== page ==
Consumer Reports: One-In-Five Gift Buyers Spent $1,000 Or More This Past Holiday Season

Jan 26, 2010, 08:00 ET from Consumer Reports

Latest Poll Finds Holiday Shopping Binge Causes Consumers to Break their Budget by $112

YONKERS, N.Y., Jan. 26 /PRNewswire-USNewswire/ -- Nearly a month into the post-holiday hangover, Consumer Reports' latest Holiday Shopping Poll, found that Americans came prepared to shop this past season spending an average of $811 on gifts and one-fifth (22%) cashing out $1,000 or more. Shoppers shattered their spending expectations from early December with a spending frenzy leading up to December 25. Originally, shoppers anticipated spending $699 on gifts, yet the final tally in January was $811, a difference of $112.

These results wrap-up Consumer Reports series of holiday polls that tracked consumer purchasing since October 2009. The full poll results are available on

This past holiday season showed that some Americans were happy gift givers, while others "scrooges."  Eight-in-ten (81%) consumers purchased gifts with the most likely being households earning $100,000 or more (94%).  Shoppers with the tightest wallets were households earning less than $50,000, more than a quarter (26%) did not purchase holiday gifts.  The biggest scrooges of them all were Americans 65+ (35%) – purchasing no holiday gifts at all.

"Looking back on this past holiday shopping season it was clear that some Americans were willing to open up their wallets," said Ed Farrell, Director of Market Research for Consumer Reports National Research Center.  "Many shoppers drove up their holiday spending budget at the last minute, which could have been a result of sales and discounts retailers were offering."

Shoppers Little Helper: Credit Cards

Nearly half (47%) of shoppers turned to credit cards to pay for all or some of their holiday gift purchases, this is consistent with the forty-eight percent that claimed to use credit cards for holiday gifts in the Consumer Reports December 6, 2009 Holiday Poll. Credit card users spent more than non-credit card users, spending an average of $896 versus the overall average of $811.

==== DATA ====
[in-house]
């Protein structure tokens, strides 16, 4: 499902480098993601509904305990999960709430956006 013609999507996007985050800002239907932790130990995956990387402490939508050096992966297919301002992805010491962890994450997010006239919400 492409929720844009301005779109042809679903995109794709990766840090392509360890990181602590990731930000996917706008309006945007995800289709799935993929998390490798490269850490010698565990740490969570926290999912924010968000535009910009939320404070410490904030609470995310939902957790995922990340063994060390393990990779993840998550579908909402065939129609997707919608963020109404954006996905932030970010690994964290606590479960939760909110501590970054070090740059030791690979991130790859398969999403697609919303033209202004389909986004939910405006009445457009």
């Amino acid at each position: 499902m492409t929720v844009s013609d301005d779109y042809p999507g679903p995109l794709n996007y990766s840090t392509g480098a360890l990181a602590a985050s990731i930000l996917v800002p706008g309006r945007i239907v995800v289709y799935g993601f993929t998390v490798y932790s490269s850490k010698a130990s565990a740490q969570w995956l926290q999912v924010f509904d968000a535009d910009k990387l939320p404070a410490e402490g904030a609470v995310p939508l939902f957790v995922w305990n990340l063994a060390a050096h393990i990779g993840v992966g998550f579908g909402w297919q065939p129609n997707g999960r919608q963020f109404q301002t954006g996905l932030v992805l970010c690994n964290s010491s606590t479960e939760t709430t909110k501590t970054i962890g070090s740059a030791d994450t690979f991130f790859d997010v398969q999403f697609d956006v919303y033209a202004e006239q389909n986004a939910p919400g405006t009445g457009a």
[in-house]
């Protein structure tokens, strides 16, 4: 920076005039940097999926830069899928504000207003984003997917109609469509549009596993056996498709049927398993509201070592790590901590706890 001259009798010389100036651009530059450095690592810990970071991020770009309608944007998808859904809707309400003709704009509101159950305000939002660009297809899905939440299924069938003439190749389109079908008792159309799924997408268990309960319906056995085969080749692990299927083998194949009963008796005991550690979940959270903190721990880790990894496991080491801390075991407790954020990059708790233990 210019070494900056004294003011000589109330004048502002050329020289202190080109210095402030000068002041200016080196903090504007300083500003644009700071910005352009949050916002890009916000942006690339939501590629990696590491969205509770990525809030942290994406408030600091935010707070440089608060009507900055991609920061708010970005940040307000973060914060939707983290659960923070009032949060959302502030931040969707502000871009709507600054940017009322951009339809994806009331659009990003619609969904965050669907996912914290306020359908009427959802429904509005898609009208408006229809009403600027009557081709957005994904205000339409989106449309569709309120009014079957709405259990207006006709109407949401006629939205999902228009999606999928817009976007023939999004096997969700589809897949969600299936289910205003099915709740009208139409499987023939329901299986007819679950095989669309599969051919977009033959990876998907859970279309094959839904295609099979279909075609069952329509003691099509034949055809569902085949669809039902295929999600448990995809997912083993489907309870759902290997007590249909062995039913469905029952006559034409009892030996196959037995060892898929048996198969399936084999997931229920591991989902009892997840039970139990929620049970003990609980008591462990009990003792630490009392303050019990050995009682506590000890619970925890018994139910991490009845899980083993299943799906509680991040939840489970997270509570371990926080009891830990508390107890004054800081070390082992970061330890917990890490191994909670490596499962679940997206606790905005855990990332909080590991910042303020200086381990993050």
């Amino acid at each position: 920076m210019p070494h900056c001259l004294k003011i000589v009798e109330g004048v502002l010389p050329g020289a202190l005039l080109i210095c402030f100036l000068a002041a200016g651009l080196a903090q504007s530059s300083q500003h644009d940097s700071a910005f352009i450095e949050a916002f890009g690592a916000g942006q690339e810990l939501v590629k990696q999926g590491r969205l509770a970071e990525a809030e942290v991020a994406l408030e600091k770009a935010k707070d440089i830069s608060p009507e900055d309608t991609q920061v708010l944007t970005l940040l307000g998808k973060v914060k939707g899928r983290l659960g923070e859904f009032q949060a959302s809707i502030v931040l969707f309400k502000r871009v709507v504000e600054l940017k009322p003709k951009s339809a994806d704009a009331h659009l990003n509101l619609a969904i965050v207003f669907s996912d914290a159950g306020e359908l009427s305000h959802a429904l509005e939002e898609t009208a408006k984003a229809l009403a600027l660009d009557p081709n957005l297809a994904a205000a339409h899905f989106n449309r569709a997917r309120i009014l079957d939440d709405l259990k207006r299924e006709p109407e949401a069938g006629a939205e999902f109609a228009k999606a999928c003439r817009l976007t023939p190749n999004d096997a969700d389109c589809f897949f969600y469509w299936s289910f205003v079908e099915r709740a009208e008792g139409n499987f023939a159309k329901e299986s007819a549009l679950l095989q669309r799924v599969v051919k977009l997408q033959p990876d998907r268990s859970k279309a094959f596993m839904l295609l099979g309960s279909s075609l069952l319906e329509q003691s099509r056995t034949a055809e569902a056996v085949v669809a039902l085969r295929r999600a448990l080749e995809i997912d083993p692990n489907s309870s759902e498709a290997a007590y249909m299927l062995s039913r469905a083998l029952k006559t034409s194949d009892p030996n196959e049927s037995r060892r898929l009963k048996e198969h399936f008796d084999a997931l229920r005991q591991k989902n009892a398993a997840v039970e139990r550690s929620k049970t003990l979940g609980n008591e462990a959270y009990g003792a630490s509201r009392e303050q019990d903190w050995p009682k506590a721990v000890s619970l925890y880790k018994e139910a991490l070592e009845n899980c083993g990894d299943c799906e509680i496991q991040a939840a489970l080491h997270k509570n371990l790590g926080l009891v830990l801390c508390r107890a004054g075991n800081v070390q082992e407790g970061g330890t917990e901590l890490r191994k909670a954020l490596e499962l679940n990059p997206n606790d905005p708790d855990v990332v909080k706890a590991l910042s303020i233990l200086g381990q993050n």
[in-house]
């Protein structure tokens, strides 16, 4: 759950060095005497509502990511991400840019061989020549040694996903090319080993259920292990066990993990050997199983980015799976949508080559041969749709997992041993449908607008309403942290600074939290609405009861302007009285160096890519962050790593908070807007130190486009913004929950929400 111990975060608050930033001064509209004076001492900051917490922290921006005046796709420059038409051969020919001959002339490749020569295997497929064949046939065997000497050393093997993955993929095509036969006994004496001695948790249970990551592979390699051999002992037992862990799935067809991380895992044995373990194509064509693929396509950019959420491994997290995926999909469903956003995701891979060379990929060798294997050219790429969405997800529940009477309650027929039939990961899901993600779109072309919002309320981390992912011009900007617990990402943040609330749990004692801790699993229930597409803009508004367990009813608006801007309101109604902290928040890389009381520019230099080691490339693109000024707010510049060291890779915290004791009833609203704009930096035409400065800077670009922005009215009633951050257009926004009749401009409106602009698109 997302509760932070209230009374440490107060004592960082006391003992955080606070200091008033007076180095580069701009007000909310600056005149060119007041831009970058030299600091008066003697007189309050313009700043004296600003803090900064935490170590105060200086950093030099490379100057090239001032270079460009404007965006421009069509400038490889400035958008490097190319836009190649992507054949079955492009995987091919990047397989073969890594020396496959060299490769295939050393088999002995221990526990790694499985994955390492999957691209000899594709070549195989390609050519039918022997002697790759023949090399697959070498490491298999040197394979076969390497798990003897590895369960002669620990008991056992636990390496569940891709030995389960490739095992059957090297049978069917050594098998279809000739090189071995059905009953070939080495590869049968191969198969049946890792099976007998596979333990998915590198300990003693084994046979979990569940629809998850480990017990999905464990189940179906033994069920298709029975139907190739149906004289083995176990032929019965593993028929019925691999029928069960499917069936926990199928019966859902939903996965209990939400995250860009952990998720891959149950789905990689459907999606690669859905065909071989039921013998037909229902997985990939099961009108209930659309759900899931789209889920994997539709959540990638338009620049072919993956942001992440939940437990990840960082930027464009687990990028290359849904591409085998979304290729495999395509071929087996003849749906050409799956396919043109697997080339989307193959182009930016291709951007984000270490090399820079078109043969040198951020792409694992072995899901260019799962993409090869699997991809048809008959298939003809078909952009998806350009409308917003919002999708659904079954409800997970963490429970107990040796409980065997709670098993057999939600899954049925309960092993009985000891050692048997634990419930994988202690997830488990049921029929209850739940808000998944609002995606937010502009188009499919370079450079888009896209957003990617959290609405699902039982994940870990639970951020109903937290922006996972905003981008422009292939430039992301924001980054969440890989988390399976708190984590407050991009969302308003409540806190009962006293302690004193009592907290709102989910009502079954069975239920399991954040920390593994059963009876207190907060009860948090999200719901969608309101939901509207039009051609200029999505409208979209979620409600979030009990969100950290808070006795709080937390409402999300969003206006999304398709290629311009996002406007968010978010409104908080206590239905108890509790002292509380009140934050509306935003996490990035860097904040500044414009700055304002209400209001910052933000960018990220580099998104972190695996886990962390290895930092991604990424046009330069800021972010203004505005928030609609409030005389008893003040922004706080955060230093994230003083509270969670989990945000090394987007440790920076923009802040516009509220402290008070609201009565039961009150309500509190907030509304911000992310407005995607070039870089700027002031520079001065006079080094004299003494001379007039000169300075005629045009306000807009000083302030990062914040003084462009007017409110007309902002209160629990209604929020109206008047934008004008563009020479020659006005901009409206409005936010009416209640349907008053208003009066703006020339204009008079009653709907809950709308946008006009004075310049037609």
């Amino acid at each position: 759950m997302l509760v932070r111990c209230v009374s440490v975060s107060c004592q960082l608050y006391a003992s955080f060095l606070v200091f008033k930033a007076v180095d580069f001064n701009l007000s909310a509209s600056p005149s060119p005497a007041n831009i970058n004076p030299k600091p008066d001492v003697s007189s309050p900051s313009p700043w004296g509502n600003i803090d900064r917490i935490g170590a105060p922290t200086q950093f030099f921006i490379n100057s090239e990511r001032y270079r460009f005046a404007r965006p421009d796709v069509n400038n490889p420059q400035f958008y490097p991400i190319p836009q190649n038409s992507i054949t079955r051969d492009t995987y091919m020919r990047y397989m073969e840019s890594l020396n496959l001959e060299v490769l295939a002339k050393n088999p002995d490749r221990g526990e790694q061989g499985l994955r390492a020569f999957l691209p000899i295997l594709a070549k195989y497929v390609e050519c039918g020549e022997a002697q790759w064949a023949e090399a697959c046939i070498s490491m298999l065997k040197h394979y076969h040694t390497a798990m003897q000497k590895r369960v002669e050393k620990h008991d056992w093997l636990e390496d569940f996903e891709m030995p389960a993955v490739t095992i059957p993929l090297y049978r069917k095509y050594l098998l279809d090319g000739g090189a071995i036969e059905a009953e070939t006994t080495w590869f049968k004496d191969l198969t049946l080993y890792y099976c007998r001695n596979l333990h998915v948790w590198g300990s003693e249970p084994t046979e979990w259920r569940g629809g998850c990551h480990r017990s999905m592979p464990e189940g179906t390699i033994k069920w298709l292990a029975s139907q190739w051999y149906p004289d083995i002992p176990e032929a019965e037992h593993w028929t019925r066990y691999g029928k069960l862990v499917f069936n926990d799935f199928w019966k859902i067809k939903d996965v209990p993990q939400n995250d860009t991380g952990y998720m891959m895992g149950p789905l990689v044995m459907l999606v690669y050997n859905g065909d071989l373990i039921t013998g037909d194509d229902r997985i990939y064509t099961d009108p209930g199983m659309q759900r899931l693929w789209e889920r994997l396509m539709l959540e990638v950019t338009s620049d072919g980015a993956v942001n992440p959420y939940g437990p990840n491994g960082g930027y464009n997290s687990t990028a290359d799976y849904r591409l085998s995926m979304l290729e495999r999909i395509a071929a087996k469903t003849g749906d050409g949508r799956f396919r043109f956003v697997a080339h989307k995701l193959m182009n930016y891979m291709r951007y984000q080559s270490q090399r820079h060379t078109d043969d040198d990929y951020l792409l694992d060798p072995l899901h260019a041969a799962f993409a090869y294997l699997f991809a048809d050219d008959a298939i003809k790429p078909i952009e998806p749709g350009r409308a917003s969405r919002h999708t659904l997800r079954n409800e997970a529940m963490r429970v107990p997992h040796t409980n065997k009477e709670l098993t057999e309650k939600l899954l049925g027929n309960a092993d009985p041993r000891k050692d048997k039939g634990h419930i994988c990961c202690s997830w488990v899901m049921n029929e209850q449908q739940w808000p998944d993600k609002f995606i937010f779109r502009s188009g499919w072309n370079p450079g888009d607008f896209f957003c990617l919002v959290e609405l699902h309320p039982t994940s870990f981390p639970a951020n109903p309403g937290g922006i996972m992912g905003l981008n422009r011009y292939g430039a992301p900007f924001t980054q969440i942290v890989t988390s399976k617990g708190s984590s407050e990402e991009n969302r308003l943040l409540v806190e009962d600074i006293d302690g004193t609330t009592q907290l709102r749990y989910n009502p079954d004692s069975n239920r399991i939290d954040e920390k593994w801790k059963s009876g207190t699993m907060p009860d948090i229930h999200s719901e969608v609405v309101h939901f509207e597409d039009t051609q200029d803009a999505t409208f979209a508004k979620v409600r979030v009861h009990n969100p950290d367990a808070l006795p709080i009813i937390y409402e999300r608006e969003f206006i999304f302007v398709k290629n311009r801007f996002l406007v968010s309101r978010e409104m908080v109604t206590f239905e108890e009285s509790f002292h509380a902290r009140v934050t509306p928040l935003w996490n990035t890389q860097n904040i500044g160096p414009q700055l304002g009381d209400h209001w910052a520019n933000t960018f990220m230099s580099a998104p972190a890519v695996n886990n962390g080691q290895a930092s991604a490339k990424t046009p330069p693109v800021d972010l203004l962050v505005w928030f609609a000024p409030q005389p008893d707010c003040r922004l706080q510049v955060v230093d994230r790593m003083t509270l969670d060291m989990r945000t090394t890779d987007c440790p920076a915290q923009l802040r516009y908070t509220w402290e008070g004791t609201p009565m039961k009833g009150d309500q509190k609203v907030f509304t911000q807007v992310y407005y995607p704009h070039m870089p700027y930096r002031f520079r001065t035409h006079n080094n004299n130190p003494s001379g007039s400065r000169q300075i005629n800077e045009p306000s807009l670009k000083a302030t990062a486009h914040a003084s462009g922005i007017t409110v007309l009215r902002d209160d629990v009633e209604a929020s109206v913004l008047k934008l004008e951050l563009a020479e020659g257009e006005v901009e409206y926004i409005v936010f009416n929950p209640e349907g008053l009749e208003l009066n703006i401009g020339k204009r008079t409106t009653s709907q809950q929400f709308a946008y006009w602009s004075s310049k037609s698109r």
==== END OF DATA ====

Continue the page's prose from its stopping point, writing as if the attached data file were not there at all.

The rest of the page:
The damage on credit cards was quite a bit higher than anticipated. Shoppers intended to put an average of $636 for gifts on their cards, but the actual charges amounted to $816, totaling $180 more and an increase of 28 percent. One-in-five (23%) charged $1,000 or more on major credit cards.

Consumers racking in the largest holiday credit card expenditures on average were:

  • Households earning $100,000 or more ($1,570)
  • Those in the West ($990)
  • Men ($902)

Despite charging more than anticipated, holiday debt woes will not affect all credit card holiday shoppers.  More than a quarter (26%), paid off their holiday credit card debt by the end of December, and 40 percent plan to settle their balance by the end of January.  Yet one-in-five will not square their debt until March or later, while 9 percent will not retire their charges until June or later.

Gifts for the Self and the Home

The 2009 holidays were about more than gift purchasing, as a result of a good sale or discount, 17% made some fairly sizable purchases for themselves or their household in addition to their gift shopping:

  • 10% purchased a major home electronics
  • 5% purchased a major appliance
  • 5% purchased furniture/mattresses

Though only major appliances, major home electronics, and furniture/mattresses were queried, on average, $773 was spent.  Major non-gift purchases had a substantial impact on overall holiday expenditures.  On a per-capita basis this added $131 to the holiday spending total, bringing it from $811 to $942 among holiday gift buyers.

More information on Consumer Reports Holiday Shopping Wrap-Up Poll can be found online at

Consumer Reports Holiday Shopping Poll Methodology

The Consumer Reports National Research Center conducted a random-digit-dialing telephone survey of a nationally representative probability sample of telephone households.  In all, 1,023 interviews were completed among adults aged 18+.  Interviews took place from January 7January 10 2010.  The margin of error is +/- 3.2% points at a 95 percent confidence level.  Additionally, Consumer Reports National Research Center Holiday Poll #3 is referenced in this report.  This study shared the same methodology outlined above. Interviewing for this study was conducted December 3 – 6, 2009 and 1,014 interviews were completed.


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SOURCE Consumer Reports